b)  Do not make the austerity program even more severe:  Most clearly, the austerity program has savaged the economy, and one should not make things worse by tightening it even further.  Yet that is the direction that things appear to be heading in.

Negotiations are now underway as I write this between the Government of Greece and the Troika on the extension of the austerity program.  A focus is the government’s primary balance.  The original IMF program called for a primary surplus of 3% of GDP in 2015, and that has been still the official program goal despite all the turmoil between 2010 and now. The IMF program (as updated in June 2014) then envisioned the primary surplus rising to 4.5% of GDP in 2016 and and again in 2017.  Germany wanted at least this much, if not more.

Even the official Greek proposal to the Troika of July 10 had the primary surplus rising over time, from 1% of GDP in 2015, to 2%, 3%, and 3 1/2% in 2016, 2017, and 2018, respectively.  With the chaos this year, few expect Greece to be able to achieve a primary surplus target of even 1% of GDP (if one does not ignore payment arrears).  And while the IMF estimate from this past spring was that the primary surplus in 2014 reached 1.5% of GDP (reflected in the chart above), this was a preliminary estimate, and many observers believe that updated estimates will show it was in fact lower.

With even the Greek Government proposal conceding that an effort would be made to reach higher and higher primary balance surpluses, the final program as negotiated will almost certainly reflect some such increase.  This would be a mistake.  It will push the economy down further, or at least reduce it to below where it would otherwise be had the primary surplus target been kept flat.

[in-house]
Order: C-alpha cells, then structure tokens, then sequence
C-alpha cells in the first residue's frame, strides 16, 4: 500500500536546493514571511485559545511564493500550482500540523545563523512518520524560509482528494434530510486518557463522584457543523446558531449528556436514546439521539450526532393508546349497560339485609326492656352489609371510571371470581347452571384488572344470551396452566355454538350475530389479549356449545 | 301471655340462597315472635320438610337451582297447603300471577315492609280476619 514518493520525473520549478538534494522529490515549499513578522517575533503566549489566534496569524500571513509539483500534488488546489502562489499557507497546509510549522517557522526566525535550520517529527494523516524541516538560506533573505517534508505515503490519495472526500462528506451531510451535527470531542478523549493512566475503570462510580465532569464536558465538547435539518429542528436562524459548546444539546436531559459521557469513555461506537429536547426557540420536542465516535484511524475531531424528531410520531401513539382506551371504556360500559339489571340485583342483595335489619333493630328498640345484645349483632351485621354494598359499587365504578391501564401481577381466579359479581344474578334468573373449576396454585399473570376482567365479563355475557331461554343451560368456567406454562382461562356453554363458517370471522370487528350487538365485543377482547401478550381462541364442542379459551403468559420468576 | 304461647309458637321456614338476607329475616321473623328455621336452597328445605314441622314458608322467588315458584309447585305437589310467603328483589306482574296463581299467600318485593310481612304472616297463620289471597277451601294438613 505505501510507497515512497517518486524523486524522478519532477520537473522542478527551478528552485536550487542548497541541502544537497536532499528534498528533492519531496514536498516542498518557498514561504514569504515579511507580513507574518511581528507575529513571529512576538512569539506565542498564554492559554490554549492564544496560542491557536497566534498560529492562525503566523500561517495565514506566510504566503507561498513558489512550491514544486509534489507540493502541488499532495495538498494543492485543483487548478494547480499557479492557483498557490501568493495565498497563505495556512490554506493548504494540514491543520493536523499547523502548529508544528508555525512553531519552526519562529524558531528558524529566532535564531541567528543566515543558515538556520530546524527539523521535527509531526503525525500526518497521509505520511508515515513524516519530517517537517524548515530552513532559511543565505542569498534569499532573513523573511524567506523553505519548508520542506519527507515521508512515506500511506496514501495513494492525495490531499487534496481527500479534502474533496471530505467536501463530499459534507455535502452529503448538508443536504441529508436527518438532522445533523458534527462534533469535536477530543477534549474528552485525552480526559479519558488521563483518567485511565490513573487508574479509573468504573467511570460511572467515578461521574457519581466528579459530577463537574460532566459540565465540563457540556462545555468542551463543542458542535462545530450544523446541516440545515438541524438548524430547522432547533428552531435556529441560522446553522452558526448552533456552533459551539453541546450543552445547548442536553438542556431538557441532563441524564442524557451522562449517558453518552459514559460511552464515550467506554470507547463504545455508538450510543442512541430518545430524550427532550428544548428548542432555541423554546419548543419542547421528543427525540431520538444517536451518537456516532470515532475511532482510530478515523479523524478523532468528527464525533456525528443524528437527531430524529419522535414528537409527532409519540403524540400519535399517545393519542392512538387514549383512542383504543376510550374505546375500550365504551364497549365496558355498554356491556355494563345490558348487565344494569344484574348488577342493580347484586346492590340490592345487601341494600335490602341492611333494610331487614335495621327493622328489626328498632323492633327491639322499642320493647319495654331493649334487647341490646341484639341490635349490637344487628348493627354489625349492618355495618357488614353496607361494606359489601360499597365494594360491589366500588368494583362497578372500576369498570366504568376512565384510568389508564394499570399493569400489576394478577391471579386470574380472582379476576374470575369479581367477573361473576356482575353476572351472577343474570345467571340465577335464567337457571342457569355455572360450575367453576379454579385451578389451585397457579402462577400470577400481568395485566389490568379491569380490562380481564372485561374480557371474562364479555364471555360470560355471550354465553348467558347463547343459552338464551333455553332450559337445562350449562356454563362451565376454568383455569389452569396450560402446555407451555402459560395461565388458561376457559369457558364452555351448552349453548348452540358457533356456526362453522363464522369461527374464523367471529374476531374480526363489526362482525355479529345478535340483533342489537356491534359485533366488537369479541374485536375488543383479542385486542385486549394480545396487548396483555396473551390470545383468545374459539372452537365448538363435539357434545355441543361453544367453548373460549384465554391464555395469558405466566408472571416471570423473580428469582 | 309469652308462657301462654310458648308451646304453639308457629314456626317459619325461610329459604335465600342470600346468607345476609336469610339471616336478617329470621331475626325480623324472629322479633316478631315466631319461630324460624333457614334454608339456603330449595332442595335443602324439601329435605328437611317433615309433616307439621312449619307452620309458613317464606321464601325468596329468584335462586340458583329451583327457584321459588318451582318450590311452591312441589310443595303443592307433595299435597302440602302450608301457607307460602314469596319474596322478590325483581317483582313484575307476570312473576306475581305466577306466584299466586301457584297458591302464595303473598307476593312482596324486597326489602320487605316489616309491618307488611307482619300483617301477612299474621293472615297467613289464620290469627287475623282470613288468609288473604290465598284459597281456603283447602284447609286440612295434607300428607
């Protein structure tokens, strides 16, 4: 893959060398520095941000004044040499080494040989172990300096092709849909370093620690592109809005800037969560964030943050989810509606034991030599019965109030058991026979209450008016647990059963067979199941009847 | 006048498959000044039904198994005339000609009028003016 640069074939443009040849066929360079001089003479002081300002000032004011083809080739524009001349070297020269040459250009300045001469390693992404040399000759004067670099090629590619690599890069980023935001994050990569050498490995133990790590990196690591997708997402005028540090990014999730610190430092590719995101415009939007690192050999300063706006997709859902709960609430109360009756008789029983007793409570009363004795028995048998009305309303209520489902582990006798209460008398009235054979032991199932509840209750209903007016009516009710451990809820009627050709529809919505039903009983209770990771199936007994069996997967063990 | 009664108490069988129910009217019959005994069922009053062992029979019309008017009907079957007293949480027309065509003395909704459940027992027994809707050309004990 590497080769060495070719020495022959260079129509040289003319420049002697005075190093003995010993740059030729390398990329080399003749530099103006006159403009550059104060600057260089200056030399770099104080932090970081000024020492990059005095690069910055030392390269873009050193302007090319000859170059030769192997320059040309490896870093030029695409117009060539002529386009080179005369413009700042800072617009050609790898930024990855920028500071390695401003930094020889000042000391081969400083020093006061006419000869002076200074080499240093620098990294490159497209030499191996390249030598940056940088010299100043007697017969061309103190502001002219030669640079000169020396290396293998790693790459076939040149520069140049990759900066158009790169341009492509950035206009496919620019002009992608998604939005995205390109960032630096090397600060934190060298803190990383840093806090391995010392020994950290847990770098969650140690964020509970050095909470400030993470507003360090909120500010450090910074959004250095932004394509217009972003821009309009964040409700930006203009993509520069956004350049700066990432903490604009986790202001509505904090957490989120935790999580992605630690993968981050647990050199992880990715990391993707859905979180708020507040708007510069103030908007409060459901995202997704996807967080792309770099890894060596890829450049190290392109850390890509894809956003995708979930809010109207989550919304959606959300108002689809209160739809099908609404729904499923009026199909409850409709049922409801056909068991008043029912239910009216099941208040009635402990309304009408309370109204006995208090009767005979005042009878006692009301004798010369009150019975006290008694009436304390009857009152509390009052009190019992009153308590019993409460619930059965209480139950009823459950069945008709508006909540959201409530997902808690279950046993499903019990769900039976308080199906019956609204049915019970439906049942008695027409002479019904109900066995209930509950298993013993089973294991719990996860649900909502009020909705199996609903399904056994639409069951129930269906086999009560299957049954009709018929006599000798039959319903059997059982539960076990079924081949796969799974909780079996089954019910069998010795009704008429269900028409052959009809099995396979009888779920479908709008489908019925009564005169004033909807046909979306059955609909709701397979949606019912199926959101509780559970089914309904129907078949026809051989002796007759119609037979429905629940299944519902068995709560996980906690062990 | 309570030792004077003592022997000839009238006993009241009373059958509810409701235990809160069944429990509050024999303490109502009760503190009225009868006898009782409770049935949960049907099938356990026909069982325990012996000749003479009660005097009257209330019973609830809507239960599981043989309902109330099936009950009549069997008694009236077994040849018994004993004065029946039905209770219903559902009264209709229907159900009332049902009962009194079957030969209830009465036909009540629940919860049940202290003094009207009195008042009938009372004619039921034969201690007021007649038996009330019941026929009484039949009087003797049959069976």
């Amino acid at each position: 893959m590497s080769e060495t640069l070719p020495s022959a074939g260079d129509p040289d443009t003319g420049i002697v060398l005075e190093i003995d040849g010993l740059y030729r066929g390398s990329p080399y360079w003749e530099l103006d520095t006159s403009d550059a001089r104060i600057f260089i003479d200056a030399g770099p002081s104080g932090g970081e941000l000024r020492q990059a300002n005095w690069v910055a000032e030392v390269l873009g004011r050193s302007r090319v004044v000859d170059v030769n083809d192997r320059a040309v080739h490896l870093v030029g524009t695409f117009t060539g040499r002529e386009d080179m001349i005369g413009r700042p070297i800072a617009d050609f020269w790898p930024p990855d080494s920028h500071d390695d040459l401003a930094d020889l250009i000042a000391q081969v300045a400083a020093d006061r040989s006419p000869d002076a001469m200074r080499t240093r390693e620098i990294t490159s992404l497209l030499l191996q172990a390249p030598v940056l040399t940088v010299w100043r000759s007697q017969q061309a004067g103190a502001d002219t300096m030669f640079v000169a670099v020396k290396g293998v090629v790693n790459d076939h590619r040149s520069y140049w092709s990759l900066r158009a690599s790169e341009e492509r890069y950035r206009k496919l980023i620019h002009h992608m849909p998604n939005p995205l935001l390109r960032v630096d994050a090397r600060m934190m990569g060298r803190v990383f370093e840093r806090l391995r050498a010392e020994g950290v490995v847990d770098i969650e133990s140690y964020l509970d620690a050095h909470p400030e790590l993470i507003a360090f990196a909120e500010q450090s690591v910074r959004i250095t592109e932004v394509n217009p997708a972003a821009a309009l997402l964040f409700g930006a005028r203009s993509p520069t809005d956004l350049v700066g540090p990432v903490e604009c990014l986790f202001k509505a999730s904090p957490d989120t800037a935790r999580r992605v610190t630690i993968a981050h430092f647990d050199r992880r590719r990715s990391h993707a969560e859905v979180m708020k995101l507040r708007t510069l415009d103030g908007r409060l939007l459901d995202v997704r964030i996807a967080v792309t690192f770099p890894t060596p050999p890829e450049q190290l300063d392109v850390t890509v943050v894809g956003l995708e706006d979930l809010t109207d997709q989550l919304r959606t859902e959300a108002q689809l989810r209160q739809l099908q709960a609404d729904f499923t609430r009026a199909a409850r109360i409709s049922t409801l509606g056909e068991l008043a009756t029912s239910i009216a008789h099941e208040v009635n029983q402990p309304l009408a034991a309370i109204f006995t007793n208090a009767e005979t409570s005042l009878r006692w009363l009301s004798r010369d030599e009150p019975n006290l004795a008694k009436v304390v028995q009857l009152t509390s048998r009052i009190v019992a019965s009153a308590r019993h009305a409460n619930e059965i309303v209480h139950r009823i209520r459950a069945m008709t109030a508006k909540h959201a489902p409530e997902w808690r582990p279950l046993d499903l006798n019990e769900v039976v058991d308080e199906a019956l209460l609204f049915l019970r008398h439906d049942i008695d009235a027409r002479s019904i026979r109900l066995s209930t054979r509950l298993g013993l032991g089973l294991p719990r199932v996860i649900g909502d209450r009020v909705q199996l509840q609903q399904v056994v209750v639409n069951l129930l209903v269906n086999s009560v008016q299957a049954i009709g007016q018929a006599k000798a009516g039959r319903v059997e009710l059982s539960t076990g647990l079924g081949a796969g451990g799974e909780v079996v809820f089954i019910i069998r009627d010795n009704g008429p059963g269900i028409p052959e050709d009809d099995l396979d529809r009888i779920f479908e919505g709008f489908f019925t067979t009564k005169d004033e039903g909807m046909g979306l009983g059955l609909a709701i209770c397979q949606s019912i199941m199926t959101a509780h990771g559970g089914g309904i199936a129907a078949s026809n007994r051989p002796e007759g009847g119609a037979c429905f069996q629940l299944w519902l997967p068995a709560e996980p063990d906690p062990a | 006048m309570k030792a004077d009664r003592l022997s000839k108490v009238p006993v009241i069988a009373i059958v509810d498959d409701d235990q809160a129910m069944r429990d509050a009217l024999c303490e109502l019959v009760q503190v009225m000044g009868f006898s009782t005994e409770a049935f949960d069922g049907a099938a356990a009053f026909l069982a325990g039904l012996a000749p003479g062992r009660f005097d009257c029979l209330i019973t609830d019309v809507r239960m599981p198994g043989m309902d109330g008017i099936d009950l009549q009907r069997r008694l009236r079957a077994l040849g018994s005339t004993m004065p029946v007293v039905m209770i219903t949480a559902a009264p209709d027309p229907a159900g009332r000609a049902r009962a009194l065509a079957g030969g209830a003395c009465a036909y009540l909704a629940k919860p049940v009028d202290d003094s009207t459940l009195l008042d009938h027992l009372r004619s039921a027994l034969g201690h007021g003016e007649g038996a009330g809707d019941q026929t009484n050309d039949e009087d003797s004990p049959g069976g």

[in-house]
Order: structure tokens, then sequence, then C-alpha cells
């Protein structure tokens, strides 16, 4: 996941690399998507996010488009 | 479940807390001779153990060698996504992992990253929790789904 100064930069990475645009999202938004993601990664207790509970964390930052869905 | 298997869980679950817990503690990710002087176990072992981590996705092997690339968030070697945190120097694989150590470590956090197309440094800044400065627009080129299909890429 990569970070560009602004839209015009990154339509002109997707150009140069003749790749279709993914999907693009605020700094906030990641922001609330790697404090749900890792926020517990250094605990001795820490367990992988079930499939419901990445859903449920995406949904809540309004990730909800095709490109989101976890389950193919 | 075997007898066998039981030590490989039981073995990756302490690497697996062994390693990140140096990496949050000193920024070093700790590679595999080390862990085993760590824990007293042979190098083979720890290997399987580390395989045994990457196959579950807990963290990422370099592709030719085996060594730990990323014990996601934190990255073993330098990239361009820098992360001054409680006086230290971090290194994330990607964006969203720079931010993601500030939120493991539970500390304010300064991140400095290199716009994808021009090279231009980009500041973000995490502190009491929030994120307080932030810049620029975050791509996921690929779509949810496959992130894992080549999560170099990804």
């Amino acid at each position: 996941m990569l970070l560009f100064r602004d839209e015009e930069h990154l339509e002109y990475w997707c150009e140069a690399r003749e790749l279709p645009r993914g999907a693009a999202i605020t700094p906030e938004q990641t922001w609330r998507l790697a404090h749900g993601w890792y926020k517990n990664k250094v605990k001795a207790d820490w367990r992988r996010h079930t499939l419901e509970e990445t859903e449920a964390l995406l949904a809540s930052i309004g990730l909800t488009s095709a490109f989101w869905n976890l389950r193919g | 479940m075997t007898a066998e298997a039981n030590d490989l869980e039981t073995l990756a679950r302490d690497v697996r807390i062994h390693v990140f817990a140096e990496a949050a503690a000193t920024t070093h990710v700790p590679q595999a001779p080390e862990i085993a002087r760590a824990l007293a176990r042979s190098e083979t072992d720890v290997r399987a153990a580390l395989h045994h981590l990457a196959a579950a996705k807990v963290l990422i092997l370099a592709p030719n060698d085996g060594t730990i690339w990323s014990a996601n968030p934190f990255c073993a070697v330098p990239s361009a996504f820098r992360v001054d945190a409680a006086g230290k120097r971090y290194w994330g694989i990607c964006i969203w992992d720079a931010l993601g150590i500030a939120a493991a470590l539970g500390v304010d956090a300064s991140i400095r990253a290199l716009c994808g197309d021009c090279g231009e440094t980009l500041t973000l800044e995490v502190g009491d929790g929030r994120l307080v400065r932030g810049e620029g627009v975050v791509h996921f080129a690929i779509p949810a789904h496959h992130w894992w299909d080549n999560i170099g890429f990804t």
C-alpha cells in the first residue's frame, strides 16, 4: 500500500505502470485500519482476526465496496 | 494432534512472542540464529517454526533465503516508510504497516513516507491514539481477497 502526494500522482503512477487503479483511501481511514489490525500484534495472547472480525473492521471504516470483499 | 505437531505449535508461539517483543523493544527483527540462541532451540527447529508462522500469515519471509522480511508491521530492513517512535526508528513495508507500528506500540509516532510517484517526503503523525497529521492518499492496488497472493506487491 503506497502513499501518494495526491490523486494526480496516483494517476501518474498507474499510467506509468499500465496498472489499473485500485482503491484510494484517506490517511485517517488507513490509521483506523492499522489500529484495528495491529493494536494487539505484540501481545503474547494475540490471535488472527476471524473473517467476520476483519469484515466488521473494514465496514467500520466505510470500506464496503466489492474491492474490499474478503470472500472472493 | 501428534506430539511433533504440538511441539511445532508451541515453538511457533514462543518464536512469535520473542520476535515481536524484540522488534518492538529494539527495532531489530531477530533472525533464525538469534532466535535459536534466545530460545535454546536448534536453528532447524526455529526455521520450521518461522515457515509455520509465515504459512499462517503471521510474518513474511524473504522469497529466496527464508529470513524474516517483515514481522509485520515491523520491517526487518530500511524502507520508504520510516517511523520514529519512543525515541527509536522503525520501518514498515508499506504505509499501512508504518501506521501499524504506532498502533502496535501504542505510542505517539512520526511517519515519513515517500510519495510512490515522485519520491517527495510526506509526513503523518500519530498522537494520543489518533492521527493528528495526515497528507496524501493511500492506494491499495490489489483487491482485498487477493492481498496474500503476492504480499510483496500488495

c)  Do not negotiate over the stock of debt now:  There has been much more discussion over the last month on a need to negotiate now, and not later (some assert), a sharp cut to the stock of Greece’s public debt outstanding.  This was sparked in part by the public release on July 14 by the IMF of an updated debt sustainability analysis, which stated bluntly that the level of Greek public debt was unsustainable, that it could never be repaid in full, and that therefore a reduction in that debt will at some point be inevitable through some system of write-offs.

There is no doubt that Greek public debt is at an unsustainable level.  Some portion will need to be written down.  But I see no need to focus on that issue now, with the economy still deeply depressed and in crisis.  Rather, a moratorium on debt service payments (both principal and interest) should be declared.  The notional debt outstanding would then grow over time at the rate of interest (interest due in effect being capitalized).  At some future point, when the economy has recovered and with unemployment at more normal levels, there can be a negotiation on what to do about the debt then outstanding.  One will know only at that point what the economy can afford to pay.